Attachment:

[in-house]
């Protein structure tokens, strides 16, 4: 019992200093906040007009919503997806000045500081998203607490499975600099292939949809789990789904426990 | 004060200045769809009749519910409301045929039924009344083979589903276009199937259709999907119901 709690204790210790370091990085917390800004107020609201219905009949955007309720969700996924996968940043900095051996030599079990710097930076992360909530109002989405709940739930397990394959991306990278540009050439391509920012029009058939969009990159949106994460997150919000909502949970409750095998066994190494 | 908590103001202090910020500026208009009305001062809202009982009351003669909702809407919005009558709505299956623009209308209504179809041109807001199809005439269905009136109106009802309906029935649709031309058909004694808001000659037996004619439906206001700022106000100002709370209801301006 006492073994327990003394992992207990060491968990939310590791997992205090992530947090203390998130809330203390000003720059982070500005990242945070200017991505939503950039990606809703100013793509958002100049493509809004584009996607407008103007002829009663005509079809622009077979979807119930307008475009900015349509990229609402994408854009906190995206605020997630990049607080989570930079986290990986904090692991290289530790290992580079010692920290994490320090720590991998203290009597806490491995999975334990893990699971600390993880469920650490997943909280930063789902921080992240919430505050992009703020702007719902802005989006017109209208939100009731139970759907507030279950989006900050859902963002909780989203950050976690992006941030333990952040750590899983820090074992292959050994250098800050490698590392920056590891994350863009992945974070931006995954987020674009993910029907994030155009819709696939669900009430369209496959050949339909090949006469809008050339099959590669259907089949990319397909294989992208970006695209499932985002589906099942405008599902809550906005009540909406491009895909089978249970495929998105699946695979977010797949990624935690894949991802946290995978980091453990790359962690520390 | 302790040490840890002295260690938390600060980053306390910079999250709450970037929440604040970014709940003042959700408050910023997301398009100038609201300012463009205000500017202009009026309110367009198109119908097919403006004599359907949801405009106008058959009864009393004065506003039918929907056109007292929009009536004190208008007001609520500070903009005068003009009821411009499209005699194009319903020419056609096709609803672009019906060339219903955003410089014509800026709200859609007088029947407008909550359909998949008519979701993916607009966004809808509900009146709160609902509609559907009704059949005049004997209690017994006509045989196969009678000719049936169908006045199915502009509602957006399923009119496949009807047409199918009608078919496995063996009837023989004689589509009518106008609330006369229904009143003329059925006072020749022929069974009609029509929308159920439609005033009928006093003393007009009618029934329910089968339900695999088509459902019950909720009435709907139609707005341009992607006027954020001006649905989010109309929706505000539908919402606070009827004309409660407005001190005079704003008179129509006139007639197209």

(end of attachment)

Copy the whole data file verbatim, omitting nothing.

[in-house]
């Protein structure tokens, strides 16, 4: 019992200093906040007009919503997806000045500081998203607490499975600099292939949809789990789904426990 | 004060200045769809009749519910409301045929039924009344083979589903276009199937259709999907119901 709690204790210790370091990085917390800004107020609201219905009949955007309720969700996924996968940043900095051996030599079990710097930076992360909530109002989405709940739930397990394959991306990278540009050439391509920012029009058939969009990159949106994460997150919000909502949970409750095998066994190494 | 908590103001202090910020500026208009009305001062809202009982009351003669909702809407919005009558709505299956623009209308209504179809041109807001199809005439269905009136109106009802309906029935649709031309058909004694808001000659037996004619439906206001700022106000100002709370209801301006 006492073994327990003394992992207990060491968990939310590791997992205090992530947090203390998130809330203390000003720059982070500005990242945070200017991505939503950039990606809703100013793509958002100049493509809004584009996607407008103007002829009663005509079809622009077979979807119930307008475009900015349509990229609402994408854009906190995206605020997630990049607080989570930079986290990986904090692991290289530790290992580079010692920290994490320090720590991998203290009597806490491995999975334990893990699971600390993880469920650490997943909280930063789902921080992240919430505050992009703020702007719902802005989006017109209208939100009731139970759907507030279950989006900050859902963002909780989203950050976690992006941030333990952040750590899983820090074992292959050994250098800050490698590392920056590891994350863009992945974070931006995954987020674009993910029907994030155009819709696939669900009430369209496959050949339909090949006469809008050339099959590669259907089949990319397909294989992208970006695209499932985002589906099942405008599902809550906005009540909406491009895909089978249970495929998105699946695979977010797949990624935690894949991802946290995978980091453990790359962690520390 | 302790040490840890002295260690938390600060980053306390910079999250709450970037929440604040970014709940003042959700408050910023997301398009100038609201300012463009205000500017202009009026309110367009198109119908097919403006004599359907949801405009106008058959009864009393004065506003039918929907056109007292929009009536004190208008007001609520500070903009005068003009009821411009499209005699194009319903020419056609096709609803672009019906060339219903955003410089014509800026709200859609007088029947407008909550359909998949008519979701993916607009966004809808509900009146709160609902509609559907009704059949005049004997209690017994006509045989196969009678000719049936169908006045199915502009509602957006399923009119496949009807047409199918009608078919496995063996009837023989004689589509009518106008609330006369229904009143003329059925006072020749022929069974009609029509929308159920439609005033009928006093003393007009009618029934329910089968339900695999088509459902019950909720009435709907139609707005341009992607006027954020001006649905989010109309929706505000539908919402606070009827004309409660407005001190005079704003008179129509006139007639197209």